I’m pleased to present a guest post on an important valuation topic by business appraiser Jeffrey M. Risius (firstname.lastname@example.org). Jeff is a Managing Director at Stout Risius Ross, Inc., a financial advisory firm specializing in valuation and financial opinions, investment banking, and dispute advisory and forensic services. Jeff specializes in valuation in a litigation setting including shareholder proceedings, bankruptcy matters and transaction disputes. Jeff’s below post elegantly explains one of the fundamental aspects of business appraisal, namely, ascertaining the equity risk premium component of the capitalization rate used in the discounted cash flow ("DCF") method. As you’ll read, this issue took front and center in a recent decision by the Delaware Chancery Court. I think you’ll find it very informative. – P.A.M.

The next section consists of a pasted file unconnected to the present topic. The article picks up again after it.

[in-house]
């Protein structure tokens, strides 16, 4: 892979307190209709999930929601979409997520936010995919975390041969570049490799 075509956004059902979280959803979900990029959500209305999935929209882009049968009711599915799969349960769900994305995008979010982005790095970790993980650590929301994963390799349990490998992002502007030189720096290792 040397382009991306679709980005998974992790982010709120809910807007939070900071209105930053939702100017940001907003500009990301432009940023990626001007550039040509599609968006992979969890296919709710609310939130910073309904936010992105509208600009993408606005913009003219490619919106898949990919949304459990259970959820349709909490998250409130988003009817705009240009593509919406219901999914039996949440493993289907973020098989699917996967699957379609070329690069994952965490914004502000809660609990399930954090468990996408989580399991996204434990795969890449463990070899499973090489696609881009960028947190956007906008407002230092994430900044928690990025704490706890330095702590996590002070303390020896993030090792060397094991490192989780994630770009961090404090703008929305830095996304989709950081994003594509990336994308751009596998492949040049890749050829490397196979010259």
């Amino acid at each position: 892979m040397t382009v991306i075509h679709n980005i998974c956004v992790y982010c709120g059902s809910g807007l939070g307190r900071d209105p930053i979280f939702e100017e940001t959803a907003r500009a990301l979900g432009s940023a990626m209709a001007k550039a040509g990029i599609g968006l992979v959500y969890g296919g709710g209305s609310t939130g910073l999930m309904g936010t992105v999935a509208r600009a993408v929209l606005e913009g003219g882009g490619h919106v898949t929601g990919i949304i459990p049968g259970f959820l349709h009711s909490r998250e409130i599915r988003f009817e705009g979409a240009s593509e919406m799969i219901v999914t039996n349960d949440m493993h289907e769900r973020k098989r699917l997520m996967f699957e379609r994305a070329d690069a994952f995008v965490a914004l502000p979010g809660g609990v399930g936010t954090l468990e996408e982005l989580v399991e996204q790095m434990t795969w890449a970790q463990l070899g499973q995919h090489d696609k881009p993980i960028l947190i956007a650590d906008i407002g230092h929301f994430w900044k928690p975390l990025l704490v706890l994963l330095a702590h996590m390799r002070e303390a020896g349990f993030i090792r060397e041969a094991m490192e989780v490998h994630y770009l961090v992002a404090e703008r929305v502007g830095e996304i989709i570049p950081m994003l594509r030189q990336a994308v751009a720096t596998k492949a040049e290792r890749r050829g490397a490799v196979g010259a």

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One commonly applied methodology in the valuation of businesses is the Discounted Cash Flow (“DCF”) Method. The premise of this method is that a company’s value is equal to the present value of all future cash flows expected to be generated by that company using a rate of return that incorporates the time value of money and the business risk associated with the cash flows. The appropriate rate of return to utilize in the DCF Method is closely related to the perceived level of risk associated with the projected cash flows.